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Bumble Bees in hay shed?


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Hi,

 

I had a call this morning from Megan in Whenuapai regarding a colony of Bumble Bees in her hay shed.

 

I’m not sure if these can be removed or will they have to be destroyed.

 

If anyone can help can you please call her on 027 2811300 or post a message here.

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Would I be right in saying only the Queen bumble bee survives over winter? Perhaps if they are not being a nuisance she could wait until then and move her to a bumblebee nest box, which could then be relocated somewhere more useful?

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Bumblebee nests are not like honey bee hives, they are small and very short lived. They last only a few months, and are usually small enough to hold. The bees are fairly placid and are unlikely to sting unless they feel their nest is threatened. So if the nest is under the house or shed it is best just to leave it. Bumblebees do not damage brickwork or wood.

 

To move a nest:

Firstly you need a container big enough to hold the nest. Anything fairly strong will do, a sandwich box, a small biscuit tin, an old teapot. Or you could make a nest box, almost any weatherproof container will do as long as you make a hole big enough for the bees to get in and out. If the nest is to be placed outside then the container must be weatherproof, but if you found the nest in a shed than it is best to leave it in the shed, it won’t cause you any bother, and the bees obviously prefer it.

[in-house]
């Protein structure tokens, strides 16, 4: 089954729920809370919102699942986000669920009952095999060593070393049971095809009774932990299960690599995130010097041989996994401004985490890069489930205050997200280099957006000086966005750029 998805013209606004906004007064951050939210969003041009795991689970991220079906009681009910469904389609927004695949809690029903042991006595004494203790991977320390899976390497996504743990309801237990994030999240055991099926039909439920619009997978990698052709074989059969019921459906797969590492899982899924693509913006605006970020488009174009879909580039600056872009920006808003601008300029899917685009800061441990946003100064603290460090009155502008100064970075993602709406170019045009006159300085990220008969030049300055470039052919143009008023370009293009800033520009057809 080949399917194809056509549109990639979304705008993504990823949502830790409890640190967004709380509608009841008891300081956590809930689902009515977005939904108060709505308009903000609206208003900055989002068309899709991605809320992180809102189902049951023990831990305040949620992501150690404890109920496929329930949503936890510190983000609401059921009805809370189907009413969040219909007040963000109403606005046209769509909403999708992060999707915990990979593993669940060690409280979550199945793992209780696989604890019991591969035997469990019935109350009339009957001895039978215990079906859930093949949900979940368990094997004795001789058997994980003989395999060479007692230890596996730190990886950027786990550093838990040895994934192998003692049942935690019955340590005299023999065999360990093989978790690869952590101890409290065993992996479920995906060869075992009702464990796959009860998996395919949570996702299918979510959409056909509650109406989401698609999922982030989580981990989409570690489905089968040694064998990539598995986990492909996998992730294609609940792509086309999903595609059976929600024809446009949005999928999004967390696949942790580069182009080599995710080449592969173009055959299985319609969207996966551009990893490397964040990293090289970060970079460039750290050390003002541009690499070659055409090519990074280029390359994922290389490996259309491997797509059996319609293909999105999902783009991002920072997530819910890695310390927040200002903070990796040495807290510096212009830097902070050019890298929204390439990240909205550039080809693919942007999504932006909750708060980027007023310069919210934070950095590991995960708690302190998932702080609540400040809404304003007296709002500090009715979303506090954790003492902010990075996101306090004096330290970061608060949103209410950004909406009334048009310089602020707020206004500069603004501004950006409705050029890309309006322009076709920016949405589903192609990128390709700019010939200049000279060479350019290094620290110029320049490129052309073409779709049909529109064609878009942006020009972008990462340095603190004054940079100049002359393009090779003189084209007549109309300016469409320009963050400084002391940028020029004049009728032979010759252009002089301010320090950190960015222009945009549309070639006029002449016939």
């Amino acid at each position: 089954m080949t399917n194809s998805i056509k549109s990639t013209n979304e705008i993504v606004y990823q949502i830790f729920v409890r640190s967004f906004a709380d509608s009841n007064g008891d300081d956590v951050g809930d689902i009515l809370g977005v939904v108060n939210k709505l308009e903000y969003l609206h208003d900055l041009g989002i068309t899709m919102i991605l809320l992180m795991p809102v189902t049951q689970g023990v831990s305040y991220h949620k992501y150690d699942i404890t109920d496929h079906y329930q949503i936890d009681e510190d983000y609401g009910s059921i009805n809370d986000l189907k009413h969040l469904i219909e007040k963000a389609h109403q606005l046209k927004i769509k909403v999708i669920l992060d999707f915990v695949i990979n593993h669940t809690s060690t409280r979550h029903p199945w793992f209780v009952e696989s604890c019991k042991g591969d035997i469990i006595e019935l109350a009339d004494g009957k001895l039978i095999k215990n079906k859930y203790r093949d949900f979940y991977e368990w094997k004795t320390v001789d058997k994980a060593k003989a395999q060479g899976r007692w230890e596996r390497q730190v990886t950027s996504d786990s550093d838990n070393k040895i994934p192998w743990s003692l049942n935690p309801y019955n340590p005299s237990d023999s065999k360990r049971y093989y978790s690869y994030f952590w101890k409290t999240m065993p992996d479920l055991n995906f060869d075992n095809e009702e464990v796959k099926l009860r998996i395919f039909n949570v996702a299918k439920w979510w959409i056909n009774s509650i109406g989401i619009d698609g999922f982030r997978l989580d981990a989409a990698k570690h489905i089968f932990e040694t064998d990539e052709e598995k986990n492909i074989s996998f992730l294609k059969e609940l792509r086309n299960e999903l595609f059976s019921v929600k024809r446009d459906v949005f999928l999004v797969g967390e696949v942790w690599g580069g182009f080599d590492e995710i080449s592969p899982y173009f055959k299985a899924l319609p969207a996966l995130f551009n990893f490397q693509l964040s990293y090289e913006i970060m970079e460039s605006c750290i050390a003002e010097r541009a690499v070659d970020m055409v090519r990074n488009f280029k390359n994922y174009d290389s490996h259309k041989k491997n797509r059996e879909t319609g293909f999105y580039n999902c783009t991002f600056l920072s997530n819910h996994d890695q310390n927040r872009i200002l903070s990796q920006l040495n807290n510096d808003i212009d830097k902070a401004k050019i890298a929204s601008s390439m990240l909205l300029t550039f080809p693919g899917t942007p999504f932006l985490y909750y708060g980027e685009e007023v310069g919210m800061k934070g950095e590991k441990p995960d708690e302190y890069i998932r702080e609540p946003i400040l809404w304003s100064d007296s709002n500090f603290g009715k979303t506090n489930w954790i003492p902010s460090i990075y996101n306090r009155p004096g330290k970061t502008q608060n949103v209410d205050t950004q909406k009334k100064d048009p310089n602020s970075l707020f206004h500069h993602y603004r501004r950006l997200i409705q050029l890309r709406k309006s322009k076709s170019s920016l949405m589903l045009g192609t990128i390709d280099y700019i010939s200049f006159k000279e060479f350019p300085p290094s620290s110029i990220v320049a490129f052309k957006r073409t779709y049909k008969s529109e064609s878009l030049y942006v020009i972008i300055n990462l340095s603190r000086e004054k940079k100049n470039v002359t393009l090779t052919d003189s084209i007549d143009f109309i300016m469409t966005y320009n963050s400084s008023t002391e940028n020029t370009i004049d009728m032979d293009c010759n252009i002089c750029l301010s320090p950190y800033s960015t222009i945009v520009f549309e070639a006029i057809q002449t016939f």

Next you should try to move the nest either late in the afternoon or early evening when it is both cooler and darker. Most of the bees will be in the nest and as it is cooler they will be less active. Get someone to help you and work quickly. You can gather up as much of the nest material, grass moss or whatever; alternatively you can provide clean nesting material that will be free of parasites, dried moss, cut up pieces of dried grass, felt etc. If you are leaving the nest in more or less the same position but removing the lawnmower or jacket, then this is all you really need to do. If you are moving the nest to a different location then you must be prepared to catch any late returning workers and place them in the new nest. The workers will return that night or next morning once it has warmed up. You really do need to collect these workers, the number of food gathering workers in these nests is quite low and the loss of only a few can mean the nest will not have enough food to survive. The nest should be placed in a sheltered north-facing location.

 

I think like honeybees the 5km rule needs to be observed otherwise they come back to the old nest.

 

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I think like honeybees the 5km rule needs to be observed otherwise they come back to the old nest.

 

Actually to correct myself. Nest placement could be quite critical with regards to forage.

 

A novel method was developed to mark automatically all the occupants of nests of bumble bees B. terrestris (L.) placed around a Lucerne seed crop Medicago sativa L. in New Zealand. Reobservation data from eight nests showed that of bumble bees which foraged within the crop, 81 % travelled ≤ 50 m and 56% ≤ 20 m from their nest. Results should be interpreted with extreme caution because fewer than 1 % of bumble bees marked at nests were reobserved in the crop. Because it was not established where the other 99% of the bumble bees went, foraging areas for nests could not be calculated as anticipated.

 

http://researcharchive.lincoln.ac.nz/dspace/handle/10182/2243

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Fallacy to think that bumbles won't fly in darkness. We tried moving one under cover of darkness - all that happened was we couldn't see what we were doing. We did it just about twilight and bumbles were not happy - a bumble sting is MUCH worst than a honey bee sting!

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